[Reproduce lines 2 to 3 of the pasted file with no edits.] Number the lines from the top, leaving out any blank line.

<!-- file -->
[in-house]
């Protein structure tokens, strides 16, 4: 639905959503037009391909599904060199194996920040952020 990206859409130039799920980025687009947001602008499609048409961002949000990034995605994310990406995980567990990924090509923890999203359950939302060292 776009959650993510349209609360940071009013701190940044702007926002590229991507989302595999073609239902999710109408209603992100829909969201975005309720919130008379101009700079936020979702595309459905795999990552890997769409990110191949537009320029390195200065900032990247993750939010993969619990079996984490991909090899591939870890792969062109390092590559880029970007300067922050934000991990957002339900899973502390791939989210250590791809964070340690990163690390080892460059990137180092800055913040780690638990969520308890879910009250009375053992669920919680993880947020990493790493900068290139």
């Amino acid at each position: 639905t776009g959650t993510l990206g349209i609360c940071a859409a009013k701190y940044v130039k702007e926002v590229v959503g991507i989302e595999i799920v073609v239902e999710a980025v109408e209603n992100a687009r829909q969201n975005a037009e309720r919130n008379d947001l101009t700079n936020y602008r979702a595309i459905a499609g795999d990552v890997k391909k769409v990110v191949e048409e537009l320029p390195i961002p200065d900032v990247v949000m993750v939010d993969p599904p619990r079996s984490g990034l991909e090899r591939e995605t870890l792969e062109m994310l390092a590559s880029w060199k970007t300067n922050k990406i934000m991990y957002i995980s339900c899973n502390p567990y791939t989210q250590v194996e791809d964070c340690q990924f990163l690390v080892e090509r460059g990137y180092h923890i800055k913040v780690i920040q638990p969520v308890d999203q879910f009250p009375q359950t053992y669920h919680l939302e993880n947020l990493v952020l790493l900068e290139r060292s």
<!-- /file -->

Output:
């Protein structure tokens, strides 16, 4: 639905959503037009391909599904060199194996920040952020 990206859409130039799920980025687009947001602008499609048409961002949000990034995605994310990406995980567990990924090509923890999203359950939302060292 776009959650993510349209609360940071009013701190940044702007926002590229991507989302595999073609239902999710109408209603992100829909969201975005309720919130008379101009700079936020979702595309459905795999990552890997769409990110191949537009320029390195200065900032990247993750939010993969619990079996984490991909090899591939870890792969062109390092590559880029970007300067922050934000991990957002339900899973502390791939989210250590791809964070340690990163690390080892460059990137180092800055913040780690638990969520308890879910009250009375053992669920919680993880947020990493790493900068290139």
């Amino acid at each position: 639905t776009g959650t993510l990206g349209i609360c940071a859409a009013k701190y940044v130039k702007e926002v590229v959503g991507i989302e595999i799920v073609v239902e999710a980025v109408e209603n992100a687009r829909q969201n975005a037009e309720r919130n008379d947001l101009t700079n936020y602008r979702a595309i459905a499609g795999d990552v890997k391909k769409v990110v191949e048409e537009l320029p390195i961002p200065d900032v990247v949000m993750v939010d993969p599904p619990r079996s984490g990034l991909e090899r591939e995605t870890l792969e062109m994310l390092a590559s880029w060199k970007t300067n922050k990406i934000m991990y957002i995980s339900c899973n502390p567990y791939t989210q250590v194996e791809d964070c340690q990924f990163l690390v080892e090509r460059g990137y180092h923890i800055k913040v780690i920040q638990p969520v308890d999203q879910f009250p009375q359950t053992y669920h919680l939302e993880n947020l990493v952020l790493l900068e290139r060292s």